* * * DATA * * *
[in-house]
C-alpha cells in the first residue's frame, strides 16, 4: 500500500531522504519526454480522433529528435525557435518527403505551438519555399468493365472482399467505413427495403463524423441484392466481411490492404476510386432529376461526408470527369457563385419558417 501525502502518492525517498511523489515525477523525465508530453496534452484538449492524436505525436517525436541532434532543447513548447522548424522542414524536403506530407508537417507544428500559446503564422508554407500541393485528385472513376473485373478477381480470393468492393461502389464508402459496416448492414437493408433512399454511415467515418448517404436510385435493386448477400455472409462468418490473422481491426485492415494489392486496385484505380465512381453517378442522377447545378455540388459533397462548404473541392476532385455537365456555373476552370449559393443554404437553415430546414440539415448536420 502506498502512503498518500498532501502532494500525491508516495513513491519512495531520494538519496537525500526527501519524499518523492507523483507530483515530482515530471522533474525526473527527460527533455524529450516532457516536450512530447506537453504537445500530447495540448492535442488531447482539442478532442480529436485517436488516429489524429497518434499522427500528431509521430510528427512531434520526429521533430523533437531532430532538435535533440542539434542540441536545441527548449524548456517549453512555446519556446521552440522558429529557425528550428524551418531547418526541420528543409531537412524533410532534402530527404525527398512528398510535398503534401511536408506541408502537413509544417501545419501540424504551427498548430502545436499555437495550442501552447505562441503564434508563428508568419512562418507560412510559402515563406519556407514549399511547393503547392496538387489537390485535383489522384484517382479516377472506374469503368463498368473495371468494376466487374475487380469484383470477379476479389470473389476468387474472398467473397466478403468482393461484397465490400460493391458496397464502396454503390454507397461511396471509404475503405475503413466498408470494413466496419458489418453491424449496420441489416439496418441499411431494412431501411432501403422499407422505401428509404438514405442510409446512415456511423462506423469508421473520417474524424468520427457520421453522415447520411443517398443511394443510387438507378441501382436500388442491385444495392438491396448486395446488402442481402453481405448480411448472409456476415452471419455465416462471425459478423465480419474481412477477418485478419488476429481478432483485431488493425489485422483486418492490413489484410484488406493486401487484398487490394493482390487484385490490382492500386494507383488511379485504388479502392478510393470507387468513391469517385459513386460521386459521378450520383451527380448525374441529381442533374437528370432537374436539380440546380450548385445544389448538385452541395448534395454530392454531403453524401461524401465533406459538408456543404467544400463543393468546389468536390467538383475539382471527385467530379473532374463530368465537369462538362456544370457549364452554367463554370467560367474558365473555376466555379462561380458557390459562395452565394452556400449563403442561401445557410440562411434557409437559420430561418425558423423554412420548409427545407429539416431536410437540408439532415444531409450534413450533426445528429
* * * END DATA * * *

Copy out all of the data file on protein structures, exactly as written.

[in-house]
C-alpha cells in the first residue's frame, strides 16, 4: 500500500531522504519526454480522433529528435525557435518527403505551438519555399468493365472482399467505413427495403463524423441484392466481411490492404476510386432529376461526408470527369457563385419558417 501525502502518492525517498511523489515525477523525465508530453496534452484538449492524436505525436517525436541532434532543447513548447522548424522542414524536403506530407508537417507544428500559446503564422508554407500541393485528385472513376473485373478477381480470393468492393461502389464508402459496416448492414437493408433512399454511415467515418448517404436510385435493386448477400455472409462468418490473422481491426485492415494489392486496385484505380465512381453517378442522377447545378455540388459533397462548404473541392476532385455537365456555373476552370449559393443554404437553415430546414440539415448536420 502506498502512503498518500498532501502532494500525491508516495513513491519512495531520494538519496537525500526527501519524499518523492507523483507530483515530482515530471522533474525526473527527460527533455524529450516532457516536450512530447506537453504537445500530447495540448492535442488531447482539442478532442480529436485517436488516429489524429497518434499522427500528431509521430510528427512531434520526429521533430523533437531532430532538435535533440542539434542540441536545441527548449524548456517549453512555446519556446521552440522558429529557425528550428524551418531547418526541420528543409531537412524533410532534402530527404525527398512528398510535398503534401511536408506541408502537413509544417501545419501540424504551427498548430502545436499555437495550442501552447505562441503564434508563428508568419512562418507560412510559402515563406519556407514549399511547393503547392496538387489537390485535383489522384484517382479516377472506374469503368463498368473495371468494376466487374475487380469484383470477379476479389470473389476468387474472398467473397466478403468482393461484397465490400460493391458496397464502396454503390454507397461511396471509404475503405475503413466498408470494413466496419458489418453491424449496420441489416439496418441499411431494412431501411432501403422499407422505401428509404438514405442510409446512415456511423462506423469508421473520417474524424468520427457520421453522415447520411443517398443511394443510387438507378441501382436500388442491385444495392438491396448486395446488402442481402453481405448480411448472409456476415452471419455465416462471425459478423465480419474481412477477418485478419488476429481478432483485431488493425489485422483486418492490413489484410484488406493486401487484398487490394493482390487484385490490382492500386494507383488511379485504388479502392478510393470507387468513391469517385459513386460521386459521378450520383451527380448525374441529381442533374437528370432537374436539380440546380450548385445544389448538385452541395448534395454530392454531403453524401461524401465533406459538408456543404467544400463543393468546389468536390467538383475539382471527385467530379473532374463530368465537369462538362456544370457549364452554367463554370467560367474558365473555376466555379462561380458557390459562395452565394452556400449563403442561401445557410440562411434557409437559420430561418425558423423554412420548409427545407429539416431536410437540408439532415444531409450534413450533426445528429